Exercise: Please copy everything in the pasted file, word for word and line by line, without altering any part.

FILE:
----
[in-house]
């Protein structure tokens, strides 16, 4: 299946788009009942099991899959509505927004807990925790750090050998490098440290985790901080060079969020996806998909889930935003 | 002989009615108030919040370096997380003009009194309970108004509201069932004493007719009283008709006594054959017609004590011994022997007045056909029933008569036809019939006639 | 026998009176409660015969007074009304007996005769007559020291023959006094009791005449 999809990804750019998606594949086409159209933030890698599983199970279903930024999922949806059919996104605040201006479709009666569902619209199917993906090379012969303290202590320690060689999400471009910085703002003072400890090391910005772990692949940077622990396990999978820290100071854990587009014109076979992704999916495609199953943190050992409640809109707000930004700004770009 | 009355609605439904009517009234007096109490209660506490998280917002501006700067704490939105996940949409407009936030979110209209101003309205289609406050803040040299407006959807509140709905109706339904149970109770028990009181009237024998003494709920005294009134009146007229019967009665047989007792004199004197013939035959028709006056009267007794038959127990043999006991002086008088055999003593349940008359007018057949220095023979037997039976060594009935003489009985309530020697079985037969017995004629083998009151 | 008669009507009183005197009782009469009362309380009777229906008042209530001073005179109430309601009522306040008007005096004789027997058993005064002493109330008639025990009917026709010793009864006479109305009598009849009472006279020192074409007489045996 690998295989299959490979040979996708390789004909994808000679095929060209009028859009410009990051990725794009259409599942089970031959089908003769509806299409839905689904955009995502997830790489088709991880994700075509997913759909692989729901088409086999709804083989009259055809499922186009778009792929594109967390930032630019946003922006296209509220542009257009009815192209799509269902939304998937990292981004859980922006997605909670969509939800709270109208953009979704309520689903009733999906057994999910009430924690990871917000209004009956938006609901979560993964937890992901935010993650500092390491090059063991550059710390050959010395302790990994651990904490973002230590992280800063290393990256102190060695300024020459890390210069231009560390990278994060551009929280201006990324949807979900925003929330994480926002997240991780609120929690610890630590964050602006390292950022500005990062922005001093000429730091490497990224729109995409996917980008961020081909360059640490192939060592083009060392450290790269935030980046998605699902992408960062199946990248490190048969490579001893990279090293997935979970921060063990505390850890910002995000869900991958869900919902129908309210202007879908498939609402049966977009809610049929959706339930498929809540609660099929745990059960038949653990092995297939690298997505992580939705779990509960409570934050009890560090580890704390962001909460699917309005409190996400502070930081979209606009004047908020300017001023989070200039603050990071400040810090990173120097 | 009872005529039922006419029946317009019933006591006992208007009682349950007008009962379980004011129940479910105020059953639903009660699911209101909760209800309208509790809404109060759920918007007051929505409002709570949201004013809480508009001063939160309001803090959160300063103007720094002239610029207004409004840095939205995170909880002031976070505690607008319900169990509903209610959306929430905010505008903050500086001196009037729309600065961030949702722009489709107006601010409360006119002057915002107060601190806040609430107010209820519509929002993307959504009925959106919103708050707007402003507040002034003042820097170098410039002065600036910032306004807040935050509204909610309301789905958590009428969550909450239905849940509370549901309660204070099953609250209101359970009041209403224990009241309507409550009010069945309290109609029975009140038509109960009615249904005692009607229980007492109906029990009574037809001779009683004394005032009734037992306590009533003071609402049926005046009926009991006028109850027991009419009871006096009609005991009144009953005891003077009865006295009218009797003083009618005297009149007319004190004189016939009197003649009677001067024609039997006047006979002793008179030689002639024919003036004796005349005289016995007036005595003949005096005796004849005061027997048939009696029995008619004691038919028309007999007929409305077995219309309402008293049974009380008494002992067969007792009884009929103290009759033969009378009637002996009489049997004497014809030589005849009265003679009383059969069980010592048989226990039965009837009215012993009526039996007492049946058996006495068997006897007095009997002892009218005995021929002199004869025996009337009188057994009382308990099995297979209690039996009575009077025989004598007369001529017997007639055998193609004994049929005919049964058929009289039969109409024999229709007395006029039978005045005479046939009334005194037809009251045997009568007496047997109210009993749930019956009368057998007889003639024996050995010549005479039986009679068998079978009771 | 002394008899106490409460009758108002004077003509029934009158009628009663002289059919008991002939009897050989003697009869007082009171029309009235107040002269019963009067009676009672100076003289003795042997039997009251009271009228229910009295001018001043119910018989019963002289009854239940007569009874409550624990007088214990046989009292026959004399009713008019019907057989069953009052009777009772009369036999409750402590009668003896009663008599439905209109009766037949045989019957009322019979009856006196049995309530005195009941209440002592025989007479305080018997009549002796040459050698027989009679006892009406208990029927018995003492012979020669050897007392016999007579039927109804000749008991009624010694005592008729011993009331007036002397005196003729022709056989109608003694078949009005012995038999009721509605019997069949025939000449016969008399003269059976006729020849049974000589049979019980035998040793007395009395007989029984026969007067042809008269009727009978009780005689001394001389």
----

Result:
[in-house]
């Protein structure tokens, strides 16, 4: 299946788009009942099991899959509505927004807990925790750090050998490098440290985790901080060079969020996806998909889930935003 | 002989009615108030919040370096997380003009009194309970108004509201069932004493007719009283008709006594054959017609004590011994022997007045056909029933008569036809019939006639 | 026998009176409660015969007074009304007996005769007559020291023959006094009791005449 999809990804750019998606594949086409159209933030890698599983199970279903930024999922949806059919996104605040201006479709009666569902619209199917993906090379012969303290202590320690060689999400471009910085703002003072400890090391910005772990692949940077622990396990999978820290100071854990587009014109076979992704999916495609199953943190050992409640809109707000930004700004770009 | 009355609605439904009517009234007096109490209660506490998280917002501006700067704490939105996940949409407009936030979110209209101003309205289609406050803040040299407006959807509140709905109706339904149970109770028990009181009237024998003494709920005294009134009146007229019967009665047989007792004199004197013939035959028709006056009267007794038959127990043999006991002086008088055999003593349940008359007018057949220095023979037997039976060594009935003489009985309530020697079985037969017995004629083998009151 | 008669009507009183005197009782009469009362309380009777229906008042209530001073005179109430309601009522306040008007005096004789027997058993005064002493109330008639025990009917026709010793009864006479109305009598009849009472006279020192074409007489045996 690998295989299959490979040979996708390789004909994808000679095929060209009028859009410009990051990725794009259409599942089970031959089908003769509806299409839905689904955009995502997830790489088709991880994700075509997913759909692989729901088409086999709804083989009259055809499922186009778009792929594109967390930032630019946003922006296209509220542009257009009815192209799509269902939304998937990292981004859980922006997605909670969509939800709270109208953009979704309520689903009733999906057994999910009430924690990871917000209004009956938006609901979560993964937890992901935010993650500092390491090059063991550059710390050959010395302790990994651990904490973002230590992280800063290393990256102190060695300024020459890390210069231009560390990278994060551009929280201006990324949807979900925003929330994480926002997240991780609120929690610890630590964050602006390292950022500005990062922005001093000429730091490497990224729109995409996917980008961020081909360059640490192939060592083009060392450290790269935030980046998605699902992408960062199946990248490190048969490579001893990279090293997935979970921060063990505390850890910002995000869900991958869900919902129908309210202007879908498939609402049966977009809610049929959706339930498929809540609660099929745990059960038949653990092995297939690298997505992580939705779990509960409570934050009890560090580890704390962001909460699917309005409190996400502070930081979209606009004047908020300017001023989070200039603050990071400040810090990173120097 | 009872005529039922006419029946317009019933006591006992208007009682349950007008009962379980004011129940479910105020059953639903009660699911209101909760209800309208509790809404109060759920918007007051929505409002709570949201004013809480508009001063939160309001803090959160300063103007720094002239610029207004409004840095939205995170909880002031976070505690607008319900169990509903209610959306929430905010505008903050500086001196009037729309600065961030949702722009489709107006601010409360006119002057915002107060601190806040609430107010209820519509929002993307959504009925959106919103708050707007402003507040002034003042820097170098410039002065600036910032306004807040935050509204909610309301789905958590009428969550909450239905849940509370549901309660204070099953609250209101359970009041209403224990009241309507409550009010069945309290109609029975009140038509109960009615249904005692009607229980007492109906029990009574037809001779009683004394005032009734037992306590009533003071609402049926005046009926009991006028109850027991009419009871006096009609005991009144009953005891003077009865006295009218009797003083009618005297009149007319004190004189016939009197003649009677001067024609039997006047006979002793008179030689002639024919003036004796005349005289016995007036005595003949005096005796004849005061027997048939009696029995008619004691038919028309007999007929409305077995219309309402008293049974009380008494002992067969007792009884009929103290009759033969009378009637002996009489049997004497014809030589005849009265003679009383059969069980010592048989226990039965009837009215012993009526039996007492049946058996006495068997006897007095009997002892009218005995021929002199004869025996009337009188057994009382308990099995297979209690039996009575009077025989004598007369001529017997007639055998193609004994049929005919049964058929009289039969109409024999229709007395006029039978005045005479046939009334005194037809009251045997009568007496047997109210009993749930019956009368057998007889003639024996050995010549005479039986009679068998079978009771 | 002394008899106490409460009758108002004077003509029934009158009628009663002289059919008991002939009897050989003697009869007082009171029309009235107040002269019963009067009676009672100076003289003795042997039997009251009271009228229910009295001018001043119910018989019963002289009854239940007569009874409550624990007088214990046989009292026959004399009713008019019907057989069953009052009777009772009369036999409750402590009668003896009663008599439905209109009766037949045989019957009322019979009856006196049995309530005195009941209440002592025989007479305080018997009549002796040459050698027989009679006892009406208990029927018995003492012979020669050897007392016999007579039927109804000749008991009624010694005592008729011993009331007036002397005196003729022709056989109608003694078949009005012995038999009721509605019997069949025939000449016969008399003269059976006729020849049974000589049979019980035998040793007395009395007989029984026969007067042809008269009727009978009780005689001394001389």